Greene details how to build your team, understand your market, manage out-of-state properties, maximize your ROI, and find more out-of-state deals—such as real estate owned (REO) properties, short sales, half-finished homes, and notices of default. Greene also discusses the challenges of long-distance rehabs and how to work through them, including finding ways to incentivize your contractor, getting samples for renovation projects, and determining the value of upgrades.
Best for Real Estate Taxes: The Book on Tax Strategies for the Savvy Real Estate Investor
As certified public accountants (CPAs) and real estate investors, Amanda Han and Matthew MacFarland offer firsthand insight and advice on how real estate and investing taxes work, providing the foundation you need before you invest.
This 2020 tax guidebook is targeted at novice real estate investors but can be helpful to mid-level investors as well. Han and MacFarland draw real-world examples to explain complex tax laws, making it easy for readers with no background in real estate, investing, or finance to understand tax codes and make decisions that will favor them financially.
Best for Extras: Rental Property Investing QuickStart Guide
Symon He’s 2021 book is well-organized and sprinkled throughout with simple graphics, anecdotes, examples, and words of caution to keep the material interesting and engaging. He offers an excellent introduction to rental property investing, explaining his methods for winning at the right price, with the right property, with the right team, and plotting long-term success.
He offers a balanced approach to navigating the world of real estate investing, clarifying complicated topics for beginners while including insights that will appeal to savvier investors. The book comes with access to a long list of free digital assets—including worksheets, checklists, a market analysis tool, tenant templates, and various rental calculators—designed to make it a little easier to get started in rental property investing.
Rental real estate is a popular way to diversify investments while benefiting from passive income and wealth-building opportunities. While you don’t need a degree or any specific training to get into rental real estate, it pays to learn everything you can before jumping in and risking money. The books on this list are a great way to start your journey—or refocus it if you’re struggling.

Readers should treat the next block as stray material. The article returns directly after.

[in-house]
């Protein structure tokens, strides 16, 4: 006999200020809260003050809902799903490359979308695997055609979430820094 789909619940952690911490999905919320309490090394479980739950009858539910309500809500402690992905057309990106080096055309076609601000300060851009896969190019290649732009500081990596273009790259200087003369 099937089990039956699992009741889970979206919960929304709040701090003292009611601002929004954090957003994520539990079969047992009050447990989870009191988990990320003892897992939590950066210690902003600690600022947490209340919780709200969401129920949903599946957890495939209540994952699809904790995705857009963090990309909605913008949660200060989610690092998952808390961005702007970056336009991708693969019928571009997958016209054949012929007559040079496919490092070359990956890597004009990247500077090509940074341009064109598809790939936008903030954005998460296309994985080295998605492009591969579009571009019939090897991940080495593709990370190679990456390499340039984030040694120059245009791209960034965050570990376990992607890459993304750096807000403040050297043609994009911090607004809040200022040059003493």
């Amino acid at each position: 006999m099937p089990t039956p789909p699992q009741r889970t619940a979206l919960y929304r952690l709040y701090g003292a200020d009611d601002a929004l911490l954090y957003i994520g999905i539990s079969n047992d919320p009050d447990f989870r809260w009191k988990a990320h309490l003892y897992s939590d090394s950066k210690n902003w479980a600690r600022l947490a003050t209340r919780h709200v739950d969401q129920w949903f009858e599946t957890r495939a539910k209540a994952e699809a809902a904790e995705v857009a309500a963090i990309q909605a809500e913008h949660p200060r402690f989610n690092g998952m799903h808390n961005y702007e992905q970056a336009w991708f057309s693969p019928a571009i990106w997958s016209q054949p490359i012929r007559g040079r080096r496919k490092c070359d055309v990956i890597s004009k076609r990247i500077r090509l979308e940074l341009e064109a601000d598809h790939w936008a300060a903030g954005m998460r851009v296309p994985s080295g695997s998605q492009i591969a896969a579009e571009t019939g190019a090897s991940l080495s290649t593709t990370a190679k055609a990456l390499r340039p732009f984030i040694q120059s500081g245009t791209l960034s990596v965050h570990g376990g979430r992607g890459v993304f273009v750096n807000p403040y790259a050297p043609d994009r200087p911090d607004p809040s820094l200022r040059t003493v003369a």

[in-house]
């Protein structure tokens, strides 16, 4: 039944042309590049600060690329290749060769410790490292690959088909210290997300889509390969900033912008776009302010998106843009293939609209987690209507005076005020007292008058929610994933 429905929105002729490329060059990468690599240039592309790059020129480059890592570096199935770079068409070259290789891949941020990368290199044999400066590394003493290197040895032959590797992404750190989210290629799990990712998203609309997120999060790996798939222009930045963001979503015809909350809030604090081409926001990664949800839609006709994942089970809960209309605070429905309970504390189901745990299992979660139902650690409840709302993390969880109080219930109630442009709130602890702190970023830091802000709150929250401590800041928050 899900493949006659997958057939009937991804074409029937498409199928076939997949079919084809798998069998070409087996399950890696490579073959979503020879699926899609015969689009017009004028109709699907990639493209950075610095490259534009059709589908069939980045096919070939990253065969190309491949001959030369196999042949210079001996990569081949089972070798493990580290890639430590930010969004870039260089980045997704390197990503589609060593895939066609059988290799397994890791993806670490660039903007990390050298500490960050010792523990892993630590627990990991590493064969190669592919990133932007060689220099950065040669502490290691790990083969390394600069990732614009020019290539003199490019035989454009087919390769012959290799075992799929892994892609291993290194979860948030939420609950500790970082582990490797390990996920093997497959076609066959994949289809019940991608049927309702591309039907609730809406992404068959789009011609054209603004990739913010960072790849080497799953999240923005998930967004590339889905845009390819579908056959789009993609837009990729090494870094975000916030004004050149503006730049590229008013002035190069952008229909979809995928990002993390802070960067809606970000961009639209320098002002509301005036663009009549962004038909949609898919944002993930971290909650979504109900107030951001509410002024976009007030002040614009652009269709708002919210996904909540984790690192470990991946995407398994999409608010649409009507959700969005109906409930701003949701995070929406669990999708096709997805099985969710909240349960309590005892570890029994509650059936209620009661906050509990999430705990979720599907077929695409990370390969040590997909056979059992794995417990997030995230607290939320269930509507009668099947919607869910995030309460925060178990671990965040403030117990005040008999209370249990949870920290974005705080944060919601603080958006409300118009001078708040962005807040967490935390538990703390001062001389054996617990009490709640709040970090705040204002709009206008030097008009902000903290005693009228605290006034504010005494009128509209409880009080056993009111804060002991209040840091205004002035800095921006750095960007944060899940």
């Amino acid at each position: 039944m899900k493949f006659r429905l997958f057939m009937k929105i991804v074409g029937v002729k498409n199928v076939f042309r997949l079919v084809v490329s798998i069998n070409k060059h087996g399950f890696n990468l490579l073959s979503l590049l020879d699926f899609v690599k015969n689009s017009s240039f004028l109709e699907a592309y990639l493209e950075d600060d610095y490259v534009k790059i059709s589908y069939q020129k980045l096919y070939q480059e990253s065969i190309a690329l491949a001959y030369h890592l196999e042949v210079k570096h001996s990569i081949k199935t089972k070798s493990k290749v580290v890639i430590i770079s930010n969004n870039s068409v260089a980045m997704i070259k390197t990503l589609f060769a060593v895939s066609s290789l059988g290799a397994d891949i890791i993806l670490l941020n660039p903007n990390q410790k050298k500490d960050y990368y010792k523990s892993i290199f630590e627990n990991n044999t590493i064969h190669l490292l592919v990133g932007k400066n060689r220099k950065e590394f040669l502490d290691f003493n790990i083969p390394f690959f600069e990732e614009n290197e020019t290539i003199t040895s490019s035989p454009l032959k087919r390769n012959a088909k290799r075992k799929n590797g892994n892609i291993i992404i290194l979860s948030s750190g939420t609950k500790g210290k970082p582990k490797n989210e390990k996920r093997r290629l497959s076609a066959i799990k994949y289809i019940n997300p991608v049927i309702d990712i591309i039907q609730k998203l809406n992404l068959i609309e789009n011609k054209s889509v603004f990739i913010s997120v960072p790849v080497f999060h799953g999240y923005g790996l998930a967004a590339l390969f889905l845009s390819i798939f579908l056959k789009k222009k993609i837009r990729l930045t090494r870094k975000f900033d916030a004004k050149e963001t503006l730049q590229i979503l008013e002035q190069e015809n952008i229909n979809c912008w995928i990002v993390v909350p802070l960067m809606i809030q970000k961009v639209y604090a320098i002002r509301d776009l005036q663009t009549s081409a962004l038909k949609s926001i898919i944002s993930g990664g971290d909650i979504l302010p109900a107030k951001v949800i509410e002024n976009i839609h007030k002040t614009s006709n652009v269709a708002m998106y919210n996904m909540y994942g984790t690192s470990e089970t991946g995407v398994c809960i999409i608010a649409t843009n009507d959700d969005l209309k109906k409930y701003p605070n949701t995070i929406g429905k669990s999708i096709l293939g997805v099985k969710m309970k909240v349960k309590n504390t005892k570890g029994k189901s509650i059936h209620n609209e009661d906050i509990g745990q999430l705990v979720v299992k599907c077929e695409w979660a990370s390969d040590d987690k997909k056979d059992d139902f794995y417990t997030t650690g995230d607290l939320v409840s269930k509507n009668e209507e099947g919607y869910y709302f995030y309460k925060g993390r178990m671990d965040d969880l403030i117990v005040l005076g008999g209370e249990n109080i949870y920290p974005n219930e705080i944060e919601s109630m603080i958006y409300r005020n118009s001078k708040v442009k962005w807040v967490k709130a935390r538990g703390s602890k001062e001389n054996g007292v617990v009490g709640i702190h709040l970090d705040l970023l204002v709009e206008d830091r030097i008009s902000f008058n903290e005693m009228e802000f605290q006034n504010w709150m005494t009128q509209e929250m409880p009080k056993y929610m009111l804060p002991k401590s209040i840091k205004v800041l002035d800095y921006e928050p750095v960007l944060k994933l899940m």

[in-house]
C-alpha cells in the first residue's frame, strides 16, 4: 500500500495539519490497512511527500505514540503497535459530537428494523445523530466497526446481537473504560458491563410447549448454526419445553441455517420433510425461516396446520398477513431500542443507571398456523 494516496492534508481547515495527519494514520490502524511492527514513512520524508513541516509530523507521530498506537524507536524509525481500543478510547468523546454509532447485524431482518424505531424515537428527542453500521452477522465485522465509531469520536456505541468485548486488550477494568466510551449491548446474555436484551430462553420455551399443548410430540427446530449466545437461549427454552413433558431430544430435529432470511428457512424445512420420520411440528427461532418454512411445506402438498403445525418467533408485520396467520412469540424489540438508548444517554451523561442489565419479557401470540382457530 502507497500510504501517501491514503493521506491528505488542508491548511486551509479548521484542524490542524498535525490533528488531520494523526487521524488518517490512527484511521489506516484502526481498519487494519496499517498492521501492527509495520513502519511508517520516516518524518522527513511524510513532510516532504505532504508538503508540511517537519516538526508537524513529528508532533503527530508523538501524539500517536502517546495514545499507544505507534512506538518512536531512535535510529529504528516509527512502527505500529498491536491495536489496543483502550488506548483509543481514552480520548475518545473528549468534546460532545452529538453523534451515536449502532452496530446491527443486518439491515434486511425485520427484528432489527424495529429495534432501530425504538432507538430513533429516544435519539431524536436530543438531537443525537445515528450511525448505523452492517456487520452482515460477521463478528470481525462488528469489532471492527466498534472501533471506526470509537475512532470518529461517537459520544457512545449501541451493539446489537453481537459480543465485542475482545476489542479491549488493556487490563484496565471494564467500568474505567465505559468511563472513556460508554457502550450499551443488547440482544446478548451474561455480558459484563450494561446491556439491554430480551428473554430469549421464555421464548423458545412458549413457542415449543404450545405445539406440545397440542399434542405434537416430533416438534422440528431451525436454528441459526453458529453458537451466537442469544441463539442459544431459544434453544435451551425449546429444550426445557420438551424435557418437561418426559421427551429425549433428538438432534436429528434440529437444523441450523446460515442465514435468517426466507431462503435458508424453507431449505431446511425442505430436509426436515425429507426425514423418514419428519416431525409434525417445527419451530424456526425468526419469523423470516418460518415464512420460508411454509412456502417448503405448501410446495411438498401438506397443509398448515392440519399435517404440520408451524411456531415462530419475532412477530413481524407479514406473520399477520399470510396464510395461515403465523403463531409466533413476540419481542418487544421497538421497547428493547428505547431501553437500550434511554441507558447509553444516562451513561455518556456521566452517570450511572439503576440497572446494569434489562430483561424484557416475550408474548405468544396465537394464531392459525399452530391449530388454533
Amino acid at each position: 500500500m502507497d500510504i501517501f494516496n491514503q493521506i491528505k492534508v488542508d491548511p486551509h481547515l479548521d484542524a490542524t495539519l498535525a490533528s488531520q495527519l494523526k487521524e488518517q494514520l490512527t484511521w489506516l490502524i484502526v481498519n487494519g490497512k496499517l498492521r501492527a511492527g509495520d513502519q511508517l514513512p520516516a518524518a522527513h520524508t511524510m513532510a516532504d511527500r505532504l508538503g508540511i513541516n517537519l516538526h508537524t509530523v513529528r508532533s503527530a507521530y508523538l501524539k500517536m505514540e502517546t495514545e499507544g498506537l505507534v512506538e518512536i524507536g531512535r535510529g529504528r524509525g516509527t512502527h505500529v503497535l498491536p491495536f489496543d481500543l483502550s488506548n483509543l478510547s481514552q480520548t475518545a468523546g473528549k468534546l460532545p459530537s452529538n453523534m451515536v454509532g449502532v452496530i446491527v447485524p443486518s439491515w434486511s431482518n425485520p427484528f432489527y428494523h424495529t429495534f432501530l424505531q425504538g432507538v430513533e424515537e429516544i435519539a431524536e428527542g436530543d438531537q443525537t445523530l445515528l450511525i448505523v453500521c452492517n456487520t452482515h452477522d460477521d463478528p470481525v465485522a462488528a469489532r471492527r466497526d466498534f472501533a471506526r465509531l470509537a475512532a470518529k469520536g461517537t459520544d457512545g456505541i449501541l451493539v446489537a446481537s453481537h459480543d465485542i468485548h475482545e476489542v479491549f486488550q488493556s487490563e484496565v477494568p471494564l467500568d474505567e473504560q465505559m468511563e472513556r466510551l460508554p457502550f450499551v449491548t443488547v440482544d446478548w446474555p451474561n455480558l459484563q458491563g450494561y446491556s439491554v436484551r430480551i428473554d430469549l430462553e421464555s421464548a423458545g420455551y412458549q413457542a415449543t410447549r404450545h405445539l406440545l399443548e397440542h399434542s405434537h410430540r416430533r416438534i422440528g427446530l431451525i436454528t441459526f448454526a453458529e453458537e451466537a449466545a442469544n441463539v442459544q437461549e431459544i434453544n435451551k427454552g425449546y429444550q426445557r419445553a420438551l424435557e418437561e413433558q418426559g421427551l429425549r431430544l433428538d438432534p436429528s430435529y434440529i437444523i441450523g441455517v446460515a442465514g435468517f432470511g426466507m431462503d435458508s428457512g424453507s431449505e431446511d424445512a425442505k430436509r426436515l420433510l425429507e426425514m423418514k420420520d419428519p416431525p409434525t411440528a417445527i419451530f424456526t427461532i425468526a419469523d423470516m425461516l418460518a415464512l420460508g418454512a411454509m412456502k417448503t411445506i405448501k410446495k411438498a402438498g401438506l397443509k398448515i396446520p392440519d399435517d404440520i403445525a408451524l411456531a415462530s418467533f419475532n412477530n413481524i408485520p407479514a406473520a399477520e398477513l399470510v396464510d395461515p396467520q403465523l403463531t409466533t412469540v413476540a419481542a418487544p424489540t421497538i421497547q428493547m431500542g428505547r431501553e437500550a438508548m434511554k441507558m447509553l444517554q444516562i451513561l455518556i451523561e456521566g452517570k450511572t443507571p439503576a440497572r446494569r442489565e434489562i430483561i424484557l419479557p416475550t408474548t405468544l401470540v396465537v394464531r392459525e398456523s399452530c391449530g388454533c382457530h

We chose The Book on Rental Property Investing as our top overall pick because it gives a great overview of what it’s really like to build a rental real estate business. How to Invest in Real Estate: The Ultimate Beginner’s Guide to Getting Started is an excellent choice for beginners who are just starting to think about real estate—and the ways that they might invest in it.
While the following books didn’t make our Best Of list this time around, they’re worth considering as you build your library:
- The Only Woman in the Room: Knowledge and Inspiration from 20 Women Real Estate Investors
- The Millionaire Real Estate Investor
- Creative Cash: The Complete Guide to Master Lease Options and Seller Financing for Investing in Real Estate
- Every Landlord’s Guide to Managing Property: Best Practices, from Move-In to Move-Out
Why Trust Investopedia?
Jean Folger is a freelance writer and editor who has written extensively about real estate for more than 15 years. Her work has been featured on Investopedia, The Motley Fool, Business Insider, Opendoor, and other financial news outlets. For this review, she read thousands of pages and selected books based on the authors’ credentials, input from the Investopedia Financial Review Board, and the readability, usefulness, and quality of the advice that the books offer.